Wired control panel for an IBM 402 Accounting Machine. IBM402plugboard.Shrigley.wireside.jpg
Wired control panel for an IBM 402 Accounting Machine.

High-level languages allow the programmer to write programs in terms that are syntactically richer, and more capable of abstracting the code, making it targetable to varying machine instruction sets via compilation declarations and heuristics. The first compiler for a programming language was developed by Grace Hopper. [8] When Hopper went to work on UNIVAC in 1949, she brought the idea of using compilers with her. [9] [10] Compilers harness the power of computers to make programming easier [11] by allowing programmers to specify calculations by entering a formula using infix notation (e.g., Y = X*2 + 5*X + 9) for example. FORTRAN, the first widely used high-level language to have a functional implementation which permitted the abstraction of reusable blocks of code, came out in 1957. [12] In 1951 Frances E. Holberton developed the first sort-merge generator which ran on the UNIVAC I. [13] Another woman working at UNIVAC, Adele Mildred Koss, developed a program that was a precursor to report generators. [13] In Russia, Kateryna Yushchenko developed the Address programming language for the MESM in 1955. [14]

The idea for the creation of COBOL started in 1959 when Mary K. Hawes, who worked for Burroughs Corporation, set up a meeting to discuss creating a common business language. [15] She invited six people, including Grace Hopper. [15] Hopper was involved in developing COBOL as a business language and creating "self-documenting" programming. [16] [17] Hopper's contribution to COBOL was based on her programming language, called FLOW-MATIC. [10] In 1961, Jean E. Sammet developed FORMAC and also published Programming Languages: History and Fundamentals which went on to be a standard work on programming languages. [15] [18]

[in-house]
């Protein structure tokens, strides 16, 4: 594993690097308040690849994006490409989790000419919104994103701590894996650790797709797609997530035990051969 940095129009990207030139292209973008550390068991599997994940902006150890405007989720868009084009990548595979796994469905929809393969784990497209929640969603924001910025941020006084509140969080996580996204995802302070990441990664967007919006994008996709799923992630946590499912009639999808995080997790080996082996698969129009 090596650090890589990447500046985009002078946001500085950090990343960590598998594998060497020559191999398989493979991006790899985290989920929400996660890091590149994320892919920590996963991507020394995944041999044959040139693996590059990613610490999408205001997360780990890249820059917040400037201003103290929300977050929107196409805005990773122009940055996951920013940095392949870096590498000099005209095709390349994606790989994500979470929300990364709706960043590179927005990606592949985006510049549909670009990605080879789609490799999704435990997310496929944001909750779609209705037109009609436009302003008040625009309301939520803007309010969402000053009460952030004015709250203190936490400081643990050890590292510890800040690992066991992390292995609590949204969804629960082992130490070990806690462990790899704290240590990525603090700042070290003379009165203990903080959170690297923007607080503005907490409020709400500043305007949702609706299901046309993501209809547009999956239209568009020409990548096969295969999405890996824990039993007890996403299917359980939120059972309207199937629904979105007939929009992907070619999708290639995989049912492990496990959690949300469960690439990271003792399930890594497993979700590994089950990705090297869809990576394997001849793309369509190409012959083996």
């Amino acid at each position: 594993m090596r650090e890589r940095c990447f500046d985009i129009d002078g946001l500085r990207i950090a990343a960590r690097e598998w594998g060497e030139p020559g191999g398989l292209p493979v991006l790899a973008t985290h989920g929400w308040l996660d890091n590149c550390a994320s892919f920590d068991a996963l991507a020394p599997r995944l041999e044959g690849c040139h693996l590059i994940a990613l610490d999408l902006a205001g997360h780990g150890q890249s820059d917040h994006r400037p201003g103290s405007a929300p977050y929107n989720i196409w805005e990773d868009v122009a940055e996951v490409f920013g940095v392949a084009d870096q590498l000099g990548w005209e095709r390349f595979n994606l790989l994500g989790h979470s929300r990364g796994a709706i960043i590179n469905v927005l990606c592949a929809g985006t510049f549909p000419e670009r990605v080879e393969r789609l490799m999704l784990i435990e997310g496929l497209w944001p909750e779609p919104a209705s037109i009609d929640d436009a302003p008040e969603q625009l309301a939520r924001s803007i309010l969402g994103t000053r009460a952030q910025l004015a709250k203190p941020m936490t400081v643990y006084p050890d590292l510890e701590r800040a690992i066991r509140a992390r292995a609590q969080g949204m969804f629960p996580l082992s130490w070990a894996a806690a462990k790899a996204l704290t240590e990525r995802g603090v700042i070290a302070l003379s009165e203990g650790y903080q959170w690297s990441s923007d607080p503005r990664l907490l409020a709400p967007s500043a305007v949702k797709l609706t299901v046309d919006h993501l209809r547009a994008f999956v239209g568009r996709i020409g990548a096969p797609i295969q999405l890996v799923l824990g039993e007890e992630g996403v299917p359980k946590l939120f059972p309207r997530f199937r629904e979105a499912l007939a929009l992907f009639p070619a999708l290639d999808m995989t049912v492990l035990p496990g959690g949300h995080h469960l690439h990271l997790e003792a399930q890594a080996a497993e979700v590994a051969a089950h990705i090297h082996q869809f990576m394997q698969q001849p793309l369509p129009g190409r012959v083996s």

Programs were mostly still entered using punched cards or paper tape. See computer programming in the punch card era. By the late 1960s, data storage devices and computer terminals became inexpensive enough that programs could be created by typing directly into the computers. Frances Holberton created a code to allow keyboard inputs while she worked at UNIVAC. [19] Text editors were developed that allowed changes and corrections to be made much more easily than with punched cards. Sister Mary Kenneth Keller worked on developing the programming language, BASIC which she was a graduate student at Dartmouth in the 1960s. [20] One of the first object-oriented programming languages, Smalltalk, was developed by seven programmers, including Adele Goldberg, in the 1970s. [21] In 1985, Radia Perlman developed the Spinning Tree Protocol in order to route packets of network information efficiently. [22] [23]

Modern programming

Quality requirements

Software development
Core activities
Paradigms and models
Methodologies and frameworks
Supporting disciplines
Practices
Tools
Standards and Bodies of Knowledge
Glossaries

Whatever the approach to development may be, the final program must satisfy some fundamental properties. The following properties are among the most important: